ASP.NET Lock Contention
If you're running a (large) API on ASP.NET (.NET Framework) there's a good chance that you're significantly throughput and concurrency limited. Part of this is no doubt due to the relative performance increases we've seen in ASP.NET Core over the years, but I'm here to show you a one line change you can make which (depending on your use case) might unlock a significant amount of additional performance headroom.
Commenting in Reviews
As engineers, managers, friends, or family members we are often called upon to review the work of others. Reviews are a critical part of our professional social contract and give us the opportunity to build cohesion, socialize knowledge, improve clarity, and support the production of high quality artifacts.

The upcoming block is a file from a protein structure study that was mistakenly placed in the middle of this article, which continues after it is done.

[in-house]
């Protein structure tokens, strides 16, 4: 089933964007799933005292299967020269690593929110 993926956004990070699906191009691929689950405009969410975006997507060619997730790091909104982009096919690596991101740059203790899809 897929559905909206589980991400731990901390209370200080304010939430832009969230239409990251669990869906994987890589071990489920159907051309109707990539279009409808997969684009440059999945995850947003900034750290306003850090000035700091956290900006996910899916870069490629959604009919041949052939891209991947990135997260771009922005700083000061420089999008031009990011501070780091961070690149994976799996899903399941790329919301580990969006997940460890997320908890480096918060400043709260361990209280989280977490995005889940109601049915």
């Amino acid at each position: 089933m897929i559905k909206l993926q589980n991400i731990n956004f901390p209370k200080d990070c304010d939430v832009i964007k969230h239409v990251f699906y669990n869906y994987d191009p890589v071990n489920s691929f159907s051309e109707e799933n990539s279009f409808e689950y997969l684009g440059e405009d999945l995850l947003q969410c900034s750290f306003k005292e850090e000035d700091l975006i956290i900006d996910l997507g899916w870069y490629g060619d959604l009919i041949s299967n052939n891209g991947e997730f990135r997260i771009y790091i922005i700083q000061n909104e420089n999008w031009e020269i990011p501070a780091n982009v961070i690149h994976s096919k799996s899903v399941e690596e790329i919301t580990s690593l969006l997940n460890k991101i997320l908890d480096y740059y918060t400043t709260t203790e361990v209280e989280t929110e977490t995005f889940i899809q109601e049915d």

How we comment in a review determines whether we are able to foster those positive outcomes, or end up in a confrontation over the validity of our distinct perspectives. In this blog post I'll talk about how you can approach reviews in a manner which is more likely to succeed in more situations.
What is Site Reliability Engineering?
Site Reliability Engineering is an incredibly interesting field, one which has straddled the interesting line of both being relatively clearly defined and being hugely open to interpretation. For many familiar with it, the idea of SRE brings thoughts of SLI/SLO/SLAs, incident response, on-call, and an obsession with system architecture and failure modes. For others, the line between concepts like DevOps and SRE is hard to make out, and to add yet another perspective to the pile - it can simply mean "we want to hire an ops team, but nobody wants to work for us unless we call it something else".
Recently, Niall Murphy (one of the original authors of the (in)famous Google SRE Book) wrote
a thought provoking piece
I'd like to present what Site Reliability Engineering means to me and a hypothesis for what SRE may be when we take a step back from some of the implementation details.